Minecraft comes to Xbox Live Arcade this week, and that development amounts to dread tidings for the Xbox 360-playing addictive personalities of the world. The experience of playing Mojang’s formerly PC-only sensation can be boiled down to a simple idea: LEGOs with monsters. Within that brief description, however, there is a literal world of possibility. It’s a slightly constrained world in its console form, but it is a no less magical one for a first-time explorer to take in.
Mining and Crafting
There’s a very simple concept at work in Minecraft: survive, then thrive. Any new game starts out by depositing you in the center of a world built out of cube-shaped blocks of various types and properties. Monsters come out at night (unless you have the difficulty set to Peaceful), so your first necessary steps in the world involve building shelter and some basic survival tools like torches, swords, and a front door (which keeps monsters at bay).
Once you’ve got these essentials worked out, the world is pretty much at your mercy. The core gameplay conceit has you “mining” any in-range block that you target with your crosshairs, and collecting the resource that the “mined” object offers. You can then use these resources in a variety of ways. Stone and wood blocks (and a few other things) can be placed in the world, allowing you to build elaborate structures. Some blocks can be crafted into other items.
For example, if you’ve got two wooden sticks and three stone blocks, you can ease the process of mining by building a stone pickaxe. Some resources can simply be placed in the world and left to do their thing. A “planted” tree sapling, for example, will eventually grow into an actual tree. There’s no “endgame” goal to all of this, other than what your imagination cooks up. See that natural rock formation off in the distance? Wouldn’t it be cool to build a castle on top of it? Well you can go gather the necessary resources and do that.
It seems like a simple idea, but there’s a lot of depth here. For example, the resource redstone can be used to build rudimentary electrical systems. Or you can smelt the various raw ores you find into ingots, and then use those ingots to build a range of useful items. You hydrate soil using a nearby water source and then use any seeds you’ve gathered to build yourself a proper farm. To support your creations, you’ll need to thoroughly explore the world and dig deep underground as you search for the rarer resources.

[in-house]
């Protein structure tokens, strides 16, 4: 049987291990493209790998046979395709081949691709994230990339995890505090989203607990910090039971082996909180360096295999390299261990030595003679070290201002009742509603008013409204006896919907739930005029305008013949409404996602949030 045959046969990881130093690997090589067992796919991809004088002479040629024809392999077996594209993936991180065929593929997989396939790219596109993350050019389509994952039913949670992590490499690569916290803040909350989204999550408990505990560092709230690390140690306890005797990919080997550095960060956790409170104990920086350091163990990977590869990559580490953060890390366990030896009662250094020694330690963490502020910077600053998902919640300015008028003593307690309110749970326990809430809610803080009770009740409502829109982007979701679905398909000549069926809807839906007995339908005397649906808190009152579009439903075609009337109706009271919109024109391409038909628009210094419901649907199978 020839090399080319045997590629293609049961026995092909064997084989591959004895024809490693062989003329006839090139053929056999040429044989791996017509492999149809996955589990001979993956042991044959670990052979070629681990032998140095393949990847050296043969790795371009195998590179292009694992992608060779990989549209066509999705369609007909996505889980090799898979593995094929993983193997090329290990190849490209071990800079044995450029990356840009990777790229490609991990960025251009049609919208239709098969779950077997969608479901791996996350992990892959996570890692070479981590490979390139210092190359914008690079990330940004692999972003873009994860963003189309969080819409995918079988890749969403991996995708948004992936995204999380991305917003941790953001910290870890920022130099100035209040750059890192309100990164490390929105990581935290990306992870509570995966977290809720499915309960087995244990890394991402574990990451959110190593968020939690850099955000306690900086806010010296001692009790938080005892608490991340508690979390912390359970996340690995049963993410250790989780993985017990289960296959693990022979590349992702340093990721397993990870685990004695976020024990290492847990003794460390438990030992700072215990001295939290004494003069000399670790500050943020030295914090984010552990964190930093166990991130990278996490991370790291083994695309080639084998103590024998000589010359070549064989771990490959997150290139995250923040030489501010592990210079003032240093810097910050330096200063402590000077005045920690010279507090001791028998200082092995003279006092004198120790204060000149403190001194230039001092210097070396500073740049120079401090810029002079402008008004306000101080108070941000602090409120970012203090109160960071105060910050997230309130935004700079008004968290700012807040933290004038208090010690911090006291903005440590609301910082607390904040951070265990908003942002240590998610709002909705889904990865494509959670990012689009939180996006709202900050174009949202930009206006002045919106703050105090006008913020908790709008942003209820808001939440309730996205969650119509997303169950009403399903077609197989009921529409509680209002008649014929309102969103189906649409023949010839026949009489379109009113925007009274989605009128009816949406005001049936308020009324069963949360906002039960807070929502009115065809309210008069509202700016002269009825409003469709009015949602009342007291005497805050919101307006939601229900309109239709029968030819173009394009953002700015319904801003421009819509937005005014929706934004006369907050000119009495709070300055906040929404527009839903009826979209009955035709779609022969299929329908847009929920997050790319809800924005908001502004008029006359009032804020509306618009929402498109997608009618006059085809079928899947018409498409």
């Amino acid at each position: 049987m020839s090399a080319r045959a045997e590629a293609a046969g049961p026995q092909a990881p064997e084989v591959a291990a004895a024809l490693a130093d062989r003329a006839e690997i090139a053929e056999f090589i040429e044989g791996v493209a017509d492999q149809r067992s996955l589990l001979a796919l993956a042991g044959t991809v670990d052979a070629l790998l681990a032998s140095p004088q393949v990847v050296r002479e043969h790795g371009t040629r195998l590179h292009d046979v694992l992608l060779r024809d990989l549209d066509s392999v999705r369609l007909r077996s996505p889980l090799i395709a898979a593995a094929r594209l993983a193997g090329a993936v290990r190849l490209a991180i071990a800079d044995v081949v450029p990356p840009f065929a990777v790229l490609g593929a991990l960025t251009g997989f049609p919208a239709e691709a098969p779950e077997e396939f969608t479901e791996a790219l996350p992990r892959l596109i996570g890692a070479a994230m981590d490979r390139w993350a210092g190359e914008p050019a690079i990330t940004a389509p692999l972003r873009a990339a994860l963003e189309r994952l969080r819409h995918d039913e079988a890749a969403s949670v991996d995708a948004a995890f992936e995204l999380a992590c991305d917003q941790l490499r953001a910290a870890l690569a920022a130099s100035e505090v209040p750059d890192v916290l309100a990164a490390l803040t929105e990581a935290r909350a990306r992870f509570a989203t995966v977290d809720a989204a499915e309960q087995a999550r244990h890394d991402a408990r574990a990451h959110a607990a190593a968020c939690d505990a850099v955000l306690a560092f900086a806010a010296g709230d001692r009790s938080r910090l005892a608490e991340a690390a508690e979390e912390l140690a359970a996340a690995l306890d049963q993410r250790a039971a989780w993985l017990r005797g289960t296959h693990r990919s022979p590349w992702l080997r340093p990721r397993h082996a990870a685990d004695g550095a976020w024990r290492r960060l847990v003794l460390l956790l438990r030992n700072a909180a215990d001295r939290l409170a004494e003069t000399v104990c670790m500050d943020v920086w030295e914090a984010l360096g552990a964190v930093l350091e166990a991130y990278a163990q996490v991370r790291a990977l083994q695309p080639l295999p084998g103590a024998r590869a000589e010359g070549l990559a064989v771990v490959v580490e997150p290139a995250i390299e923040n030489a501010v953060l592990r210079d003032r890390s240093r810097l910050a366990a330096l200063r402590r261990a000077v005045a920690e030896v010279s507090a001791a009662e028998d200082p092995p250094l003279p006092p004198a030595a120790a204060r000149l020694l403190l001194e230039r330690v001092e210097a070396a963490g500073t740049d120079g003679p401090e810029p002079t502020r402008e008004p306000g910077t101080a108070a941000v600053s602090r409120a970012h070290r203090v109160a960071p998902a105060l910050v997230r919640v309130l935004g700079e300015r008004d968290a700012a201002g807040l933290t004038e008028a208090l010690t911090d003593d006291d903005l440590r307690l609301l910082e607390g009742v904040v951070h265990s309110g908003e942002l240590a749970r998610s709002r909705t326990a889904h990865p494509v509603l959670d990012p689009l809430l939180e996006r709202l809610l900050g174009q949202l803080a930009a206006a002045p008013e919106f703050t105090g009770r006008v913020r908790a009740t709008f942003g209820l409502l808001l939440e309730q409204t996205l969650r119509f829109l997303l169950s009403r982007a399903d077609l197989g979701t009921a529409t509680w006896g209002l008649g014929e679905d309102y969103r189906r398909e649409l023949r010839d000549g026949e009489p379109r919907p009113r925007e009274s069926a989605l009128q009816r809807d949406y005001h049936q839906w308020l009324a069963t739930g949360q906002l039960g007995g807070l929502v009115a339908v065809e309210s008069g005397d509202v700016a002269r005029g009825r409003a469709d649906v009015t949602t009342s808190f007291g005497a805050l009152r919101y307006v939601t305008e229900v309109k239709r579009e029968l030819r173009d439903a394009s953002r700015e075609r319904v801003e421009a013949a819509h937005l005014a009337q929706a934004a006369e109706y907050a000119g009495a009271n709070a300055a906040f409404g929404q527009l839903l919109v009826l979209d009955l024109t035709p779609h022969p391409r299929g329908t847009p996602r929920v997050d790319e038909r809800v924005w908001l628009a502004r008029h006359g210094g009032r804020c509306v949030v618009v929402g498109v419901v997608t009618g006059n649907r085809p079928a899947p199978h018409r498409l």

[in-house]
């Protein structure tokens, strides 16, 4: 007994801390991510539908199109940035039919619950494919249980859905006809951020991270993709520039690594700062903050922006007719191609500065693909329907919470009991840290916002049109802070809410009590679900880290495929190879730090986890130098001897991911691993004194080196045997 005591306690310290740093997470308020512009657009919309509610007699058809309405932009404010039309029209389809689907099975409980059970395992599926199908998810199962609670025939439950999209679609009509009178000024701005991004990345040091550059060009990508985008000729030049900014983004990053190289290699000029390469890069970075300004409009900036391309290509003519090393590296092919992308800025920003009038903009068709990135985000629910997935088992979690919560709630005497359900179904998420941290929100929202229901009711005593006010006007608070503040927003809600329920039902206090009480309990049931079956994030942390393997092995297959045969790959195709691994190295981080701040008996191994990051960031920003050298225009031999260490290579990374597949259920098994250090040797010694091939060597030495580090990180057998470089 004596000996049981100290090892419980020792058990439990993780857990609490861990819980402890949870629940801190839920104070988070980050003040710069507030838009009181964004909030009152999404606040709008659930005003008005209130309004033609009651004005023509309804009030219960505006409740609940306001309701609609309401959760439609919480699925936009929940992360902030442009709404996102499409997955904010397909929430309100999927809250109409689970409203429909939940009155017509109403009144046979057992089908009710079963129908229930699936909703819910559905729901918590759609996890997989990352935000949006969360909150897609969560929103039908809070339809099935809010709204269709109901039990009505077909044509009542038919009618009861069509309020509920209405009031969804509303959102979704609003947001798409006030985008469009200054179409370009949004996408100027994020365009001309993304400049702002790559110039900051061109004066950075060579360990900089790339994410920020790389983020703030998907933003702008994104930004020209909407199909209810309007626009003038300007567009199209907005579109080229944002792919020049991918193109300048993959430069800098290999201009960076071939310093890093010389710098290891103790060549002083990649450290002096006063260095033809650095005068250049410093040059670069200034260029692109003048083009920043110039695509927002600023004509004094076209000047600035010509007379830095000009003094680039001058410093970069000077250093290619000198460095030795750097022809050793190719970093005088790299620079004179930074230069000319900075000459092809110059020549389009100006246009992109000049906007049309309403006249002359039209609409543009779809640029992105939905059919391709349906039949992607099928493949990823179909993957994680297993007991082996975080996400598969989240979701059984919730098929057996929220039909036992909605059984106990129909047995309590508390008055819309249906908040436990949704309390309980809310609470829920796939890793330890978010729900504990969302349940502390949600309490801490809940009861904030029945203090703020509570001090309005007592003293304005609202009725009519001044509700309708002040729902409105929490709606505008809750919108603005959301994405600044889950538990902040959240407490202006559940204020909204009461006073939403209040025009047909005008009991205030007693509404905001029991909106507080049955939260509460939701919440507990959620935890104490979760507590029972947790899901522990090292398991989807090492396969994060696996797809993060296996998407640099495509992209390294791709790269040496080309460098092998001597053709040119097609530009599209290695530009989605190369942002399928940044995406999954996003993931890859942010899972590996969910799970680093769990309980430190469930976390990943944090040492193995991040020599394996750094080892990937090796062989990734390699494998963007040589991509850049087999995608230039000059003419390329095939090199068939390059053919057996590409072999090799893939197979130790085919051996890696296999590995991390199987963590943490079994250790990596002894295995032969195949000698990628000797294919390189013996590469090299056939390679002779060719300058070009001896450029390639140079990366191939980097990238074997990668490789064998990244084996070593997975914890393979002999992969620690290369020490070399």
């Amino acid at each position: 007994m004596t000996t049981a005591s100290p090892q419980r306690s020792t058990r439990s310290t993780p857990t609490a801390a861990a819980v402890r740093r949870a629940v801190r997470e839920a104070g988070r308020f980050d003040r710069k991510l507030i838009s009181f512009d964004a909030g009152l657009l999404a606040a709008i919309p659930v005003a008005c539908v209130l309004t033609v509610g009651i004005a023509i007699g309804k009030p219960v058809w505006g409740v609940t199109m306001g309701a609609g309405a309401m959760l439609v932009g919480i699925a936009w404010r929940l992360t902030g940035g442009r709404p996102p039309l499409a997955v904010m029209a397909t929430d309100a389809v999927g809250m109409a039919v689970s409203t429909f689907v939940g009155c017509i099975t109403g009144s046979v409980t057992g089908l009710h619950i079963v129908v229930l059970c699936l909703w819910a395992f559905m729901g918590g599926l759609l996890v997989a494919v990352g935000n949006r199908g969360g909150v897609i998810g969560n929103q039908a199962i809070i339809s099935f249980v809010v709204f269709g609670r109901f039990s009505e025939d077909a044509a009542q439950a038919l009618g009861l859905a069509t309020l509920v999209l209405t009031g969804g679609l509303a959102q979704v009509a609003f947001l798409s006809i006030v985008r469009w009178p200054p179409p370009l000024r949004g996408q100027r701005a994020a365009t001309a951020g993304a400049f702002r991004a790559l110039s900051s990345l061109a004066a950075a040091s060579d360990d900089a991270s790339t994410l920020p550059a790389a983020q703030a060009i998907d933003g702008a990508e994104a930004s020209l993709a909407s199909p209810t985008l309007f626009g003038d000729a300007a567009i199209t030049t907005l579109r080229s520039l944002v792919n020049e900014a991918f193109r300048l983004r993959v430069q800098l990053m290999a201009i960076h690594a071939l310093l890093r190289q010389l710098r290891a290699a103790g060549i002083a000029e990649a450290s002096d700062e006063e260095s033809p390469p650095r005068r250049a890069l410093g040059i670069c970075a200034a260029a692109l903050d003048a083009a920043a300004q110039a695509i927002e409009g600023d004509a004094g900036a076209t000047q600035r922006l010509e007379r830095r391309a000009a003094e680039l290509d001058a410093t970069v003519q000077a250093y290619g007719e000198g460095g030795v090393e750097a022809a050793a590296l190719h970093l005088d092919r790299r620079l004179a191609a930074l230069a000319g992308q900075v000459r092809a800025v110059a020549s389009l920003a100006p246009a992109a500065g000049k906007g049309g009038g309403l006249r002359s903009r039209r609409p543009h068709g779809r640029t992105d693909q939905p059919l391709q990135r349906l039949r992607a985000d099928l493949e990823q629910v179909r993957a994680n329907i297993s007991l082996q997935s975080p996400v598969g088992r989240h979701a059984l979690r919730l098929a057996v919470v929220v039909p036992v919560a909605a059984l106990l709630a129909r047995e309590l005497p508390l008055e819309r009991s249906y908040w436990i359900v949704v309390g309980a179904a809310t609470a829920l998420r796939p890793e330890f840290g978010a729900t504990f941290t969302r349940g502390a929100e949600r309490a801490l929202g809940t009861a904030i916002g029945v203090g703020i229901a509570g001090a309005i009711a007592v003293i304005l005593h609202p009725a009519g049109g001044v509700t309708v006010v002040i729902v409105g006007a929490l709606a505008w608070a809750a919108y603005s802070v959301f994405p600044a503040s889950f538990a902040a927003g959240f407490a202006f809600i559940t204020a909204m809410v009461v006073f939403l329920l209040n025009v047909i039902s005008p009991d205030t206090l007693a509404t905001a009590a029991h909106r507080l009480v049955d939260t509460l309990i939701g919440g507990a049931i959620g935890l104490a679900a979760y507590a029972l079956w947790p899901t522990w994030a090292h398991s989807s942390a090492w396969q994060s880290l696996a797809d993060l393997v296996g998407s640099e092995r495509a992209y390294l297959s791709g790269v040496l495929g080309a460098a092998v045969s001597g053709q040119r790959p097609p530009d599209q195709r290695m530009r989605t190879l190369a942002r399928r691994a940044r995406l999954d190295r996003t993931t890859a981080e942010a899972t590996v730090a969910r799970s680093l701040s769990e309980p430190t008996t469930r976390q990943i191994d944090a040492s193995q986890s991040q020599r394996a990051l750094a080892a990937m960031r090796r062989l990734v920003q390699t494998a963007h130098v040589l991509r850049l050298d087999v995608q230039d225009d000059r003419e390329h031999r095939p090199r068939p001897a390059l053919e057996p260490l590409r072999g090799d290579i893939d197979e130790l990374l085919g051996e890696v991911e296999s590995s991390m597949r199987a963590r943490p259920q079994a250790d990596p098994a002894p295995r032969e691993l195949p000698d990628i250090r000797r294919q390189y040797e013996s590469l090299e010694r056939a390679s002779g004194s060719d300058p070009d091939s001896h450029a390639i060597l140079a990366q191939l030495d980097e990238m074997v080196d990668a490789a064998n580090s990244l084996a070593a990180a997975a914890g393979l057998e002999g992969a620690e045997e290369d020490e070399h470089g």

While the Xbox 360 version of Minecraft retains the same fundamental qualities that make the PC game so popular, some necessary changes had to be made. The size of the world has been stripped down considerably, for example. If you’re a total newcomer, you likely won’t even notice. Those who have logged many tens of hours on the PC side will definitely pick up on the changes and omissions that ultimately render Minecraft: Xbox 360 Edition as a lesser product compared to its PC-based sibling.
The biggest issue is the fact that 4J Studios’ console port runs on the equivalent of a much earlier PC version of Minecraft. This is largely due to the demands of developing a game for a closed platform like the Xbox 360, but the absence of things like NPC villages, abandoned mine tunnels, and elaborate jungle biomes is immediately noticeable to the seasoned fan. Everything that makes Minecraft fun is still here, but the complexity is diminished from what regular players might know.
It’s worth mentioning there are stated plans to bring this console release up to date with the PC version of Minecraft. There’s no word on when or how that will happen yet though. It’s not fair to call Minecraft: Xbox 360 Edition an unfinished game, but it also definitely isn’t all that it could be.
Fortunately, the work that 4J did on porting Minecraft wasn’t focused solely on stripping out content. The Xbox 360 release has some major tweaks built in to make the game more friendly for console gamers. There’s a tutorial world for starters, a chunk of game that walks you through both basic and advanced techniques for cultivating your Minecraft world.
There’s also a re-tooled crafting interface that lays out everything you can build in the game in a categorized set of lists. If you’ve got the required materials in your inventory, you can make the object. That means there’s no more cross-referencing with the Minecraft wiki to see how to build something; the game flat-out tells you which resources you need, and in what amounts, to create anything.
Apart from the tutorial, you’ll also encounter helpful on-screen pop-ups whenever your crosshairs fall on a resource that you haven’t previously discovered. The text window fills you in on what resource you’re seeing and what its basic uses are. It’s a simple addition, but it’s one that makes Minecraft‘s steep learning curve feel a bit more gentle.
Perhaps the best improvement over the PC game is the console version’s online implementation. It’s not as open-ended in terms of being able to set up a server and let anyone in. You’ll only be able to join worlds belonging to your friends in Minecraft on your Xbox 360, but the “Load Game” screen will automatically list any open multiplayer worlds alongside your own saved ones. Joining is a simple matter of selecting the online world and dropping into it.
There’s still a lot of room for improvement, but it wouldn’t be Minecraft if more tantalizing features weren’t awaiting in future updates. That’s always been the big shtick for Mojang’s game, and it helps to make the imbalance between the PC and console versions feel a bit more bearable. Minecraft: Xbox 360 Edition is finished, and most definitely ready to be played for hours at a time, but it could be — and hopefully will be, in time — so much more than it is as it arrives for the first time on Xbox Live Arcade.
(This game was reviewed on the Xbox 360 on a copy provided by Mojang)